Op-ed | Growing U.S.-India Space Security Ties

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The following is adapted from a March 5 address to the Observer Research Foundation in New Delhi.

 

As the world’s two largest democracies, the United States and India have a partnership that is indispensable to global peace, prosperity and stability.

Prime Minister Narendra Modi’s visit to Washington in September and President Barack Obama’s visit to India this January were critical steps toward strengthening and expanding the U.S.-India strategic partnership.

We’ve seen tremendous movement and progress made in all areas of our relationship — infrastructure and investment, civil nuclear cooperation, climate change, defense cooperation and defense trade, health and global issues like women’s rights and nonproliferation.

But it’s also important to remember that our partnership has deep roots.

As our leaders wrote in their joint op-ed in The Washington Post, “As nations committed to democracy, liberty, diversity, and enterprise, India and the United States are bound by common values and mutual interests. We have each shaped the positive trajectory of human history, and through our joint efforts, our natural and unique partnership can help shape international security and peace for years to come.”

As we deepen our strategic relationship, we share an interest in addressing the emerging security challenges of the 21st century.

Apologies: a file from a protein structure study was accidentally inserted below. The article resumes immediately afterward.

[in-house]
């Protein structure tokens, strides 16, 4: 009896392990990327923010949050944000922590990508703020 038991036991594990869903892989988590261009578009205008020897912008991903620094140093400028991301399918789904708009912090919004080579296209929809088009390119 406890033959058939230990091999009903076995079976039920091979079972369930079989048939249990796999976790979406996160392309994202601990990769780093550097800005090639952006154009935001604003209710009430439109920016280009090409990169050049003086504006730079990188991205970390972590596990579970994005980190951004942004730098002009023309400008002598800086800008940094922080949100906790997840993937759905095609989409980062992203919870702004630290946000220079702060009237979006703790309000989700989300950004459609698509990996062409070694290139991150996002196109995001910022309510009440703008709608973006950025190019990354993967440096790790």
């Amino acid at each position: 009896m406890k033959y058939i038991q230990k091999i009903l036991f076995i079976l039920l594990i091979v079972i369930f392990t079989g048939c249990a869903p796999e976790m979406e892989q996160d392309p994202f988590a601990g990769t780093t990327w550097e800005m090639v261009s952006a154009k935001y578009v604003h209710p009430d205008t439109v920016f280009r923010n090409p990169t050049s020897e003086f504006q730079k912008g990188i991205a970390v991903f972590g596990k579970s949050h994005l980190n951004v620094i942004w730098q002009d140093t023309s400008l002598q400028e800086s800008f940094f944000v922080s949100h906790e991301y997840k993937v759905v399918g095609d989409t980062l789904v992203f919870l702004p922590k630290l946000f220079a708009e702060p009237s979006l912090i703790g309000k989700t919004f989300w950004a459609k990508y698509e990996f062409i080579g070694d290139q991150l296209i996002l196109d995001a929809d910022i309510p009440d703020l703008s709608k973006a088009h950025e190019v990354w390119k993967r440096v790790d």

Ensuring the long-term sustainability and security of the outer space environment is one of those challenges, and one that the United States and India are uniquely situated to address together.

Between the Indian Space Research Organisation (ISRO) and NASA, our two nations have done tremendous work in our exploration of outer space.

MOM launch ISRO
PSLV launch of ISRO’s Mars Orbiter Mission. Credit: ISRO

I would like to congratulate India on being one of just four space agencies to have reached Mars orbit and for being the first Asian nation to do so. It was a pleasant coincidence that NASA’s MAVEN spacecraft and ISRO’s Mars Orbiter Mission entered the orbit of Mars within a couple of days of each other.

We’re also pleased that ISRO and NASA have established a Mars Working Group to explore how our separate Mars missions can work together and coordinate their efforts. This is just one area of the nearly 15 years of strong civil space cooperation between India and the United States. We look forward to the continued growth across all areas of our space cooperation, potentially including India’s participation in research aboard the International Space Station.

U.S.-India civil cooperation in space has not led to extensive cooperation on space security, at least to date.

But I believe that just as this is a time of transformation and progress for our strategic partnership, so too is it a time of growth for our space security relationship.